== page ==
Struck By Lightning: The Curious World of Probabilities by Jeffrey S. Rosenthal (HarperCollins), 263 pages $34.95 cloth. Rating: NNN Rating: NNN
Poor Jorge Marquez. The Cuban farmer has the dubious distinction of having being struck by lightning five times.
Even though being struck by lightning just once is exceedingly rare, the record for such events would in fact most likely be set by someone who works outdoors on an island in the Caribbean.
Or so argues scientist Jeffrey Rosenthal in his first popular book, a primer on probability in everyday life. The prose is easily digestible and liberally laced with quirky references to the pop culture canon of Star Wars and The Simpsons.
Chapters, nicely structured around themes like casino odds or randomness in evolution, are carved up by little sidebars containing parables on the applications of probability theory, including a fictional poker hand that should have the nouveau poker set taking notes on when to bet and when to fold.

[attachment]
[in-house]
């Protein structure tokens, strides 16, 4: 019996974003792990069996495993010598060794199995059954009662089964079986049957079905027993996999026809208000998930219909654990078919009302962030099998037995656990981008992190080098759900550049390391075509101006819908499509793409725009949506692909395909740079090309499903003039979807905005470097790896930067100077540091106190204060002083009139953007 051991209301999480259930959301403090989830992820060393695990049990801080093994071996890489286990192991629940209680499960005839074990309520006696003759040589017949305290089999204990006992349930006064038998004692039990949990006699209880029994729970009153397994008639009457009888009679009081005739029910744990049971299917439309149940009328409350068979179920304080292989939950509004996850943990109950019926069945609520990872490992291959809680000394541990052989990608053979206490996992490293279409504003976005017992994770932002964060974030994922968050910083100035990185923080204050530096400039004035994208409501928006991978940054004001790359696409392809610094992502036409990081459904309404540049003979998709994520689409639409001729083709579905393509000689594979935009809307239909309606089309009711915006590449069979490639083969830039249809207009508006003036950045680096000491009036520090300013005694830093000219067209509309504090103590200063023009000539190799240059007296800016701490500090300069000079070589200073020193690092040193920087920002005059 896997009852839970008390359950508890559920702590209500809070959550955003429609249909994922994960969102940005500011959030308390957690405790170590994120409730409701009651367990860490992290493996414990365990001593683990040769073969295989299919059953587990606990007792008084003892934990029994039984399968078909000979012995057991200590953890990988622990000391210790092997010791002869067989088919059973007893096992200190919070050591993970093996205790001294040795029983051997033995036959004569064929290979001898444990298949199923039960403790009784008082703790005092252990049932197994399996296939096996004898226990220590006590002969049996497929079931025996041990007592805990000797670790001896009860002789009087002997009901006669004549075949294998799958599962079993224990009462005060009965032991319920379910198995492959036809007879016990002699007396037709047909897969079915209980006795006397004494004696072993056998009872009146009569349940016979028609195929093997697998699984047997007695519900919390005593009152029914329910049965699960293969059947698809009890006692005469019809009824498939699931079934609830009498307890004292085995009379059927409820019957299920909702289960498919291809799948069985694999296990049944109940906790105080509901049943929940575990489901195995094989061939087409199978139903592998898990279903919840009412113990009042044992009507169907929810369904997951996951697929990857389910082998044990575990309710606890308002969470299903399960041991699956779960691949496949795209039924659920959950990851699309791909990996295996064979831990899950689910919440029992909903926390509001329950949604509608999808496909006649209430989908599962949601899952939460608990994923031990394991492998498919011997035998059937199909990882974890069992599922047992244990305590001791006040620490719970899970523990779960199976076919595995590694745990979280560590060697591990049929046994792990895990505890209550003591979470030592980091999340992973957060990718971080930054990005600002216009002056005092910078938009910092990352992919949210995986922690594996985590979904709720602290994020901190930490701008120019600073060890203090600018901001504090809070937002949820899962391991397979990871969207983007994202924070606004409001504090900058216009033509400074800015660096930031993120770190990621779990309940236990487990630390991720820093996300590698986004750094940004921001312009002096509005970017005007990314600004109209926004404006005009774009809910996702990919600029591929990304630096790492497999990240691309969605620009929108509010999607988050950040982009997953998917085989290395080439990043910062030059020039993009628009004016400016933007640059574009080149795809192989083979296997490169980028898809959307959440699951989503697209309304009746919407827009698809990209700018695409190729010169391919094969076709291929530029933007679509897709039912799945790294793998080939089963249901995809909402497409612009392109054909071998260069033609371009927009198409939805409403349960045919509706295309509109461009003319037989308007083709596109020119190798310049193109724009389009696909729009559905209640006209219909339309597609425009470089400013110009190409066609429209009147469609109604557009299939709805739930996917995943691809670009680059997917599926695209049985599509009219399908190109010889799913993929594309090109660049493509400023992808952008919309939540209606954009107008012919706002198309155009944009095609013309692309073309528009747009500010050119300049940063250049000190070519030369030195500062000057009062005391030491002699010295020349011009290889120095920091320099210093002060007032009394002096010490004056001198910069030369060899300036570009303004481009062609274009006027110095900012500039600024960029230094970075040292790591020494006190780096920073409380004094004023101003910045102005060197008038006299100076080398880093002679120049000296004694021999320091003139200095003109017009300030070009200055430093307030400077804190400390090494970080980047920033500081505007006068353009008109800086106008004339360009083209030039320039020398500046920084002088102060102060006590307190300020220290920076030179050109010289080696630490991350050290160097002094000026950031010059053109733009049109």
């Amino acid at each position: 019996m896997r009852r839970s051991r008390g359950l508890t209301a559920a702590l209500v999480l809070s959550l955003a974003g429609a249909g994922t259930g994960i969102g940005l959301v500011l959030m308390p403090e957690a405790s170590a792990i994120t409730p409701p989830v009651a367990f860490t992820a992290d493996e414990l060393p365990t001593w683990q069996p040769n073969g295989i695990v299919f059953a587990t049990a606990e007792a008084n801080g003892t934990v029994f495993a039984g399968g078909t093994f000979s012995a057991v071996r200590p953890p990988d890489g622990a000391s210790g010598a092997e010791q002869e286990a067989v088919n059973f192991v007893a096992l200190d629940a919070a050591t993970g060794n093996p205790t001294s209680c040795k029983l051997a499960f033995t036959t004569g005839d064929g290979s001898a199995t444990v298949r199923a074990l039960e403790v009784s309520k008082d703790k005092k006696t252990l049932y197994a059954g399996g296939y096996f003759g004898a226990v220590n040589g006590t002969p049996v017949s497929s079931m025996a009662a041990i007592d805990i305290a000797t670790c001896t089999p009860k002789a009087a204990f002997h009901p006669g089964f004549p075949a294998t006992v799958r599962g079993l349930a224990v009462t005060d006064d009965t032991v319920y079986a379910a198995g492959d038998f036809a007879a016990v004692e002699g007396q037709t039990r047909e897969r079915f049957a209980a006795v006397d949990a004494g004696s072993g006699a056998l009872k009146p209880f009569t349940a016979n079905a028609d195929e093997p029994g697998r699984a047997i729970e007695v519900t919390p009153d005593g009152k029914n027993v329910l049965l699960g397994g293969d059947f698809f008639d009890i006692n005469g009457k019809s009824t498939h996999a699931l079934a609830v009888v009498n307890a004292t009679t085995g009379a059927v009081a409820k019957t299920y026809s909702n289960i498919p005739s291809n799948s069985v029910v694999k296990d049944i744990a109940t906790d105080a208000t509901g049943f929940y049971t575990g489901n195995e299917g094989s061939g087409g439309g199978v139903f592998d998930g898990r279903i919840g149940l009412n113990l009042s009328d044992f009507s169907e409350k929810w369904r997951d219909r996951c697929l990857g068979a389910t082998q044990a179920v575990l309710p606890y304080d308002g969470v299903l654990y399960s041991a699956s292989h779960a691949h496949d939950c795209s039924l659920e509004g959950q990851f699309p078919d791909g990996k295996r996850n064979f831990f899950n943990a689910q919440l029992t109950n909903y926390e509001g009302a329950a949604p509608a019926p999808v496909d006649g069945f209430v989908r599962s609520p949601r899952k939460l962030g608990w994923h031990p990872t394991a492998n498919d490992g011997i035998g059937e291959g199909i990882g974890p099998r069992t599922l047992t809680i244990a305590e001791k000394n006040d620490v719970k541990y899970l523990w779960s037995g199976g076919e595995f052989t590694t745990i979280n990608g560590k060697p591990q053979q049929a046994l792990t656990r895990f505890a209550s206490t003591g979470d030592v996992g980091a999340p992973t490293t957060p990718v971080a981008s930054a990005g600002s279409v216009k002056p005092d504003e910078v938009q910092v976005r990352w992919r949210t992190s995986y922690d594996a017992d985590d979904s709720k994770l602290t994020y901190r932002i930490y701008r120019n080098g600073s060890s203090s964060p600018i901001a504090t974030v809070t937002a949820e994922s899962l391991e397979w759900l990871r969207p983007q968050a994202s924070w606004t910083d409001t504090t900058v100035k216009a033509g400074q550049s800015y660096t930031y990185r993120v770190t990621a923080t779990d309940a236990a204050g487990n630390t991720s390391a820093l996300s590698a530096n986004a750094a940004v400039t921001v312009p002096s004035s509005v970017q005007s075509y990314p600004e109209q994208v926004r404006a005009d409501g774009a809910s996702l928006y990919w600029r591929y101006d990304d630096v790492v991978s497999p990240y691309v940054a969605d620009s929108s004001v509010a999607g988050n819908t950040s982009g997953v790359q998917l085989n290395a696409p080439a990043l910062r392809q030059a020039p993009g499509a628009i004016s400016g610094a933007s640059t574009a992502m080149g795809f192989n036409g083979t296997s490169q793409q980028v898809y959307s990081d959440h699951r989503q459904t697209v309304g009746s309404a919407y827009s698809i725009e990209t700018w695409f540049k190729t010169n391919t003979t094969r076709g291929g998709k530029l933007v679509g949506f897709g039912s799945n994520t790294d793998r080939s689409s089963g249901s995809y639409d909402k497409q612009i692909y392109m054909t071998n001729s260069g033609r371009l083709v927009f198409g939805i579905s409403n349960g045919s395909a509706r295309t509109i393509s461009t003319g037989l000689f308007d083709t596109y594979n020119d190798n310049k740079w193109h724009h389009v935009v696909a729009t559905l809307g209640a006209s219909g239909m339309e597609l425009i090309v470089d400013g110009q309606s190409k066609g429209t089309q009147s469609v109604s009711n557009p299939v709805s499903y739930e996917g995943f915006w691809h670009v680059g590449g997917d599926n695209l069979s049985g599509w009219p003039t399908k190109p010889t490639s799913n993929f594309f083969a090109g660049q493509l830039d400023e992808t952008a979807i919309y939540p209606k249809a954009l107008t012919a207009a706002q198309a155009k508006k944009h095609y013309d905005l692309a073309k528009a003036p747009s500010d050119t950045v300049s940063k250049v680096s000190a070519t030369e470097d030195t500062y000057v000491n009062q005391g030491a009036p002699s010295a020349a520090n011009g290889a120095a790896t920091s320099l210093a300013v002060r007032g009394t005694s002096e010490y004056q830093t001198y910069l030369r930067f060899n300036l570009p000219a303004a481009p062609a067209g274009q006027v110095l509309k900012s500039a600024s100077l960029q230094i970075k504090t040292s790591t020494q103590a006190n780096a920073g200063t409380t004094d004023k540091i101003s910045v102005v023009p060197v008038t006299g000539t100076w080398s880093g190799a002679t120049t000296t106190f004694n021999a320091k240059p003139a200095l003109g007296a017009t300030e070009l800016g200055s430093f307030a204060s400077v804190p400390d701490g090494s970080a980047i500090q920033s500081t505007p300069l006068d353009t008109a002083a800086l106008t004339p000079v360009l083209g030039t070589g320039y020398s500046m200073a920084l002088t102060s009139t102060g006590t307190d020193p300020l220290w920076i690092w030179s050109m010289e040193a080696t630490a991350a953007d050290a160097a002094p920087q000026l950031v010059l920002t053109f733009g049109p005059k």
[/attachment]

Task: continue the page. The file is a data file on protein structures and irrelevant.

A section in the middle, while written in a clunky, pulpy voice, breaks up the non-fiction prose with a short narrative about a detective (appropriately named Ace Spade) who uses probability theory to bust some charlatans at the local casino.
Because he’s based at the University of Toronto, many of Rosenthal’s examples are local. He points out fallacies in the oft-heard cry from the media that our crime rate is skyrocketing by calmly looking at the numbers. But this is where he falters, because quantitative analysis can come across as cold. Knowing that several shootings occurring on a single weekend aren’t cause for alarm but a mere example of Poisson clustering hardly consoles the families of the victims.
And a lengthy section on reliability in political polls is a bit repetitive.
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